Detective Solomon’s report is believed to call for pharmacology experts to conduct further inquiries into the effects of Stilnox, particularly when it is used in combination with alcohol and other medications.
No one in Phoebe’s family denies she was a young woman grappling with depression. Indeed, she had been seeing a psychologist and had even called her for help in the days before her death.
But Campbell and Natalie Handsjuk believe the combination of alcohol and Stilnox would have made it impossible for Phoebe to co-ordinate entry to the garbage chute without the aid of another person.
”The testing I carried out showed it to be extremely difficult for two very fit, sober young women of Phoebe’s size to climb into the chute,” Campbell says.
The homicide squad did not do this test before determining Phoebe’s death was not suspicious. This was acknowledged by Solomon, one of Victoria’s most experienced homicide detectives, who reviewed Phoebe’s case file at the request of coroner White. But Solomon’s report also highlights the difficulty a third party would have in placing a body into a garbage chute.
ANOTHER aspect of the case puzzling Phoebe’s family is the whereabouts of her mobile phone in the days before she died. Campbell says police were initially told that the phone had been taken to a repair shop on December 1, 2010.
But this could not be right as the phone was used to send the troubling text message to members of Phoebe’s family that morning. CCTV footage from the apartment building last records Phoebe leaving shortly before midday but returning shortly afterwards. The reason for the quick exit and return turned out to be a fire alarm. Police were later told that the phone must have been taken to the repair shop a day later, on December 2.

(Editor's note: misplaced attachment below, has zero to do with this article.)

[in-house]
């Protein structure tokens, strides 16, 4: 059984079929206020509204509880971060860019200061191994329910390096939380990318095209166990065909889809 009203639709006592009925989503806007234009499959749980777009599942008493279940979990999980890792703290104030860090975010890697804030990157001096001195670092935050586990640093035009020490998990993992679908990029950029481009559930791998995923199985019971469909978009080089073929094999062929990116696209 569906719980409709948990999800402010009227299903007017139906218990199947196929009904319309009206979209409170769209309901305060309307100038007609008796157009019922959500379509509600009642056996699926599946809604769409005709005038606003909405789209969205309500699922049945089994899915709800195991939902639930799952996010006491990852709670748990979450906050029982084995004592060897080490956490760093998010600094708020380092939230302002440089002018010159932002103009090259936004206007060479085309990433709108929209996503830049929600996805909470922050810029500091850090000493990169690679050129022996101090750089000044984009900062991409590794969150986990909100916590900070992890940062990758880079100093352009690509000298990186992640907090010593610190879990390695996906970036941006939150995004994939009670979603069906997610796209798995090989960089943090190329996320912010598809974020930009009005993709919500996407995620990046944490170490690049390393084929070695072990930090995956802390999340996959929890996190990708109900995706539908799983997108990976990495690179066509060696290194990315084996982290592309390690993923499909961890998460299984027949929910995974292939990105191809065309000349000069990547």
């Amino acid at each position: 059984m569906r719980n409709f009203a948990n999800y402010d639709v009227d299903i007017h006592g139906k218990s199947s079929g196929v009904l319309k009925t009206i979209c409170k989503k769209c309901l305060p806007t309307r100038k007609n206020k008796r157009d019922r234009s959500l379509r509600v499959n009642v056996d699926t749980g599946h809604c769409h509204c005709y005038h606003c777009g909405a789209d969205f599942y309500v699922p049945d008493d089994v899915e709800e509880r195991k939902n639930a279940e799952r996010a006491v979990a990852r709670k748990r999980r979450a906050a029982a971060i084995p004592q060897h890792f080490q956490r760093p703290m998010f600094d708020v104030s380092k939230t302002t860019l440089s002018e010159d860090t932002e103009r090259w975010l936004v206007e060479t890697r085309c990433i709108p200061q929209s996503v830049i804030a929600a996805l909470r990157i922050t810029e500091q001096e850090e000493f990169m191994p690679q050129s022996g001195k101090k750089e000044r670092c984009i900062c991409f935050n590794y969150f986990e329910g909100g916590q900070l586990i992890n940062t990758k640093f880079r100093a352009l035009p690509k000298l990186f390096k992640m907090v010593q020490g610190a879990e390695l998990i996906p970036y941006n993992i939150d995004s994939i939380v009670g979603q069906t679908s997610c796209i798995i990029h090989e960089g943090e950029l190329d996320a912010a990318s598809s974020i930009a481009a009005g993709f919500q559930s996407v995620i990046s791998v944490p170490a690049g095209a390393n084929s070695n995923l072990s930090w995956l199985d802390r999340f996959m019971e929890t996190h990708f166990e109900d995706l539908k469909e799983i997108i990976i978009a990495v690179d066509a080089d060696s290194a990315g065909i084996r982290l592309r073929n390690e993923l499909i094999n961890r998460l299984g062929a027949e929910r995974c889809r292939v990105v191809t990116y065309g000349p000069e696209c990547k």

No investigator has been able to explain the presence of a piece of paper found in Phoebe’s jeans pocket with a phone number written on it which had been disconnected and registered to a false name and address.
remain over the presence of bruising on her neck, upper body, wrists and arms, and whether it was caused by her garbage chute plunge or beforehand.
Campbell is also concerned by a long delay in police retrieving information from a computer used by Phoebe inside the apartment. Again, this computer was not seized or examined by the homicide squad.
Follow-up inquiries by Detective Payne, including arrangements for Google headquarters in the United States and the police force’s own computer experts to retrieve and examine Phoebe’s email messages (which had been deleted), have been frustrated by the homicide squad’s decision not to classify the death as suspicious.
For grieving families, cases such as Phoebe’s are always confounding because of the lack of answers.
”Nothing about it makes sense,” says Natalie Handsjuk. ”I had been working interstate and spoke with her on Skype a few days before she died. She had been enthusiastic about my return and getting together with the family to help prepare for her brother’s 18th birthday party on the Friday.”
Coroner White on Wednesday acknowledged Phoebe’s case has several unanswered questions.
He directed Detective Payne to find out what time Hampel arrived back at the apartment on the day of Phoebe’s death and whether he used a key to enter the apartment.
He has also asked for more clarity on the whereabouts of Phoebe’s phone at the time her bizarre text message was sent out to family and friends. White also asked for extra CCTV from the building’s security cameras to be gathered if possible.
Phoebe’s family and their lawyers now have two months to prepare submissions to White to articulate why a full inquest into her death is necessary.